Anyway, I'll put my money where my mouth is and ask you to listen to the double-tracked guitar duet (tenor and 6-string) on my website's front page. I don't think it's too bad (and the CD has sold quite well), but you'll obviously bring a different ear to it!

The New Century Hornpipe


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Subject: RE: A Little Free Advise for Independent CD
From: GUEST,Blandiver / Sedayne
Date: 24 Sep 12 - 05:50 AM

this board's very own Rapunzel & Sedayne which sounded like recording-studio audio fidelity to my ears.

We record everything live - no dubs or multitracking - which keeps the resonance buoyant. The ideal would be to use one microphone too, like they used to in old country / bluegrass (and several groups still do today) but, after a lot of trial & error, we now use 4 Behringer B1 large diaphragm condensers for both voices and instruments. Inexpensive, but excellent. We record using a Zoom R24 which is one of the best 24 track recording machines money can buy at very affordable price. I suppose the philosophy here is one of kitting out a home-studio for the same price as a couple of days in a professional one - and by keeping things simple & following basic rules then the results can be okay.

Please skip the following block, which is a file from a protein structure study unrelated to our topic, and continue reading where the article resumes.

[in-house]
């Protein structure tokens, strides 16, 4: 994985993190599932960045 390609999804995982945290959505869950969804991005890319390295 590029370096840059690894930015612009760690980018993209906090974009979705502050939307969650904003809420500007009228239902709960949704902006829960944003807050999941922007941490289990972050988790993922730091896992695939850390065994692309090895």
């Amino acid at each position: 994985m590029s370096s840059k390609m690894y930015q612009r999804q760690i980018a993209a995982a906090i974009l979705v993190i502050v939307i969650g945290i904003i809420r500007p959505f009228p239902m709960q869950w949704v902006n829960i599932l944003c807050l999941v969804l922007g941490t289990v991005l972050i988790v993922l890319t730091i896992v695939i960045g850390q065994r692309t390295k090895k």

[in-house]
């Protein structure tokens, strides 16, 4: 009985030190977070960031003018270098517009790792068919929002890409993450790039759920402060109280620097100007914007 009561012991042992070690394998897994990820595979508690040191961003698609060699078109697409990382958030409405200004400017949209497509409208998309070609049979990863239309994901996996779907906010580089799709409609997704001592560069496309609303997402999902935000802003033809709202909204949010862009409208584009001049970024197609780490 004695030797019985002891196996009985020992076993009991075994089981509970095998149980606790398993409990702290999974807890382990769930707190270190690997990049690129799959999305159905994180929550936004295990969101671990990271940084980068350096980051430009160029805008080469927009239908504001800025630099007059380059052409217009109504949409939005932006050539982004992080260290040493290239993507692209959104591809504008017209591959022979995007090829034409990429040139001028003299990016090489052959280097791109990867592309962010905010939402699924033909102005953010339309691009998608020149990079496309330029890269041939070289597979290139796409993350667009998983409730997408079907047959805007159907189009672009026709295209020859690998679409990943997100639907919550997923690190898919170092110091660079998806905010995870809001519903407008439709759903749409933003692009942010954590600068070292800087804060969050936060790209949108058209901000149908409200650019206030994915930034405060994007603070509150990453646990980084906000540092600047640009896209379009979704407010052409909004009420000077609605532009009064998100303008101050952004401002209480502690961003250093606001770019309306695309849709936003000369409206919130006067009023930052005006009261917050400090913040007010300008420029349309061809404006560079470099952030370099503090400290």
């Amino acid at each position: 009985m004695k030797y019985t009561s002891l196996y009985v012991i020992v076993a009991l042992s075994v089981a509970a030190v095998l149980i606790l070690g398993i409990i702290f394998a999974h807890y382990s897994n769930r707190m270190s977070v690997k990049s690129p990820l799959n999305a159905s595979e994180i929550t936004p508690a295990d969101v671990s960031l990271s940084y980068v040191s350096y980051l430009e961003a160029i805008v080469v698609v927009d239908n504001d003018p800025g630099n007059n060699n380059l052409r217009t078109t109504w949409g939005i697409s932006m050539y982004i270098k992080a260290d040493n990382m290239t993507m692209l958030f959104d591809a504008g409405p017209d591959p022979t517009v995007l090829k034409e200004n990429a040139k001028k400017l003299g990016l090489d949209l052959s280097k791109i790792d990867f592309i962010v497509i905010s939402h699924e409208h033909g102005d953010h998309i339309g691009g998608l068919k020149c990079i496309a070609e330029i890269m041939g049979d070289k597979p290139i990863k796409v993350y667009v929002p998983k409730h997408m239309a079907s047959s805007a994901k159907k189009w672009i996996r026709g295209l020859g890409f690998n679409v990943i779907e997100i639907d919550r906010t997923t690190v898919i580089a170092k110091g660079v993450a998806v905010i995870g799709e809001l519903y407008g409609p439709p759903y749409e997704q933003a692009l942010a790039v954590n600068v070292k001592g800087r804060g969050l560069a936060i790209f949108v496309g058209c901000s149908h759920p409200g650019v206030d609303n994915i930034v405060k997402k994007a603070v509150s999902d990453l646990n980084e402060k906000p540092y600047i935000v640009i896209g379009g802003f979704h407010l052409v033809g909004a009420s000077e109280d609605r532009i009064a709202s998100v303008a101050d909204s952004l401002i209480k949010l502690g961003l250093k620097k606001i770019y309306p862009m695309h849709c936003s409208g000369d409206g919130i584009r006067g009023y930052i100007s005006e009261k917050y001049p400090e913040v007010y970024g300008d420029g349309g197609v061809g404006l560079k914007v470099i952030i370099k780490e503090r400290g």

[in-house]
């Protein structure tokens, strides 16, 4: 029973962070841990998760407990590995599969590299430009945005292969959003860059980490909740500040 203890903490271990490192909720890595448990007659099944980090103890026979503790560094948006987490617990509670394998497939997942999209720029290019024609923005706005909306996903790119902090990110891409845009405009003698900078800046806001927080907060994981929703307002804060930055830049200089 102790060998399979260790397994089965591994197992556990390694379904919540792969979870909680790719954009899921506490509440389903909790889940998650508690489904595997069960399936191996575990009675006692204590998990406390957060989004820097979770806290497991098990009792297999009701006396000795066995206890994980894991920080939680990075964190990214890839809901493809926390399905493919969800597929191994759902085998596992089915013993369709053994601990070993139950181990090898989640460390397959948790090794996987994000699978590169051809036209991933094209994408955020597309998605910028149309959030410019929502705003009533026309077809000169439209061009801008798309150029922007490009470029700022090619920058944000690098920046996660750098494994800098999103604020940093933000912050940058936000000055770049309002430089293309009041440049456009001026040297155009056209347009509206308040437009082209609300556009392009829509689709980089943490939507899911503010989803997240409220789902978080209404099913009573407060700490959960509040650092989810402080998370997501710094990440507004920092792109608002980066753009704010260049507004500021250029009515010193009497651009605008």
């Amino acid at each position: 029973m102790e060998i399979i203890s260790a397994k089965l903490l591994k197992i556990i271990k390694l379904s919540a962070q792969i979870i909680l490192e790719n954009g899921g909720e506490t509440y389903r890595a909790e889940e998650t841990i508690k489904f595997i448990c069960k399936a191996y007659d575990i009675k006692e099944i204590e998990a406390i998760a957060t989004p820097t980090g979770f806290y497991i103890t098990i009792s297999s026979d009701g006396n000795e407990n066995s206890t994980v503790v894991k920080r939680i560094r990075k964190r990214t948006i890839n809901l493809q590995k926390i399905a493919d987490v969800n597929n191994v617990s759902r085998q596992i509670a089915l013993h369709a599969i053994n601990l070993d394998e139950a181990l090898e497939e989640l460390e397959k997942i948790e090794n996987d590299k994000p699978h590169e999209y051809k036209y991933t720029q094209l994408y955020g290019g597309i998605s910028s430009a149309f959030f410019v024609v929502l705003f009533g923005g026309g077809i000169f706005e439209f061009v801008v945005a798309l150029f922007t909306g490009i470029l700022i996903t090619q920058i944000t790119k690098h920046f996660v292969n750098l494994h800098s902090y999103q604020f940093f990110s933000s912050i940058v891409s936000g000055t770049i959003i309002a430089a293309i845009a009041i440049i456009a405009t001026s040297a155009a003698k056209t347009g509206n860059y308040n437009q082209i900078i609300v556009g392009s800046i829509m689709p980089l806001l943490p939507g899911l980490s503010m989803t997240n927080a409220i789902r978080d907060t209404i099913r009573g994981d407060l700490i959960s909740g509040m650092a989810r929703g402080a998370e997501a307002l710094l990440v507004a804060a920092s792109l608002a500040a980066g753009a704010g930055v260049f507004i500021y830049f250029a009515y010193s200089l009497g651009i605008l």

But note: Nothing can ever match a proper studio. But then I've heard pro-studio recordings in which you're painfully aware of the degree of intimidation placed on the performers by the studio itself - which can be a little daunting, especially if they're paying with their hard earned cash. I used to play percussion with a medieval band where we really blew in sessions & gigs, but once we got in a studio the playing became so muted & introspective I couldn't get into it at all.

I'm a huge Bill Leader fan - if I could ever get the sort of sound he got on (say) Roger Nicholson's Times & Traditions for Dulcimer I'd be one happy bunny. Bright Phoebus is one of the most perfect sound folk albums of all time - certainly folk rock. The stuff of rare genius. But then my favourite folk record is Percy Grainger's recording of William Taylor singing Brigg Fair back in 1903. I think a lot of Louis Armstrong's Hot 5s / 7s were done using wax cylinders too.

*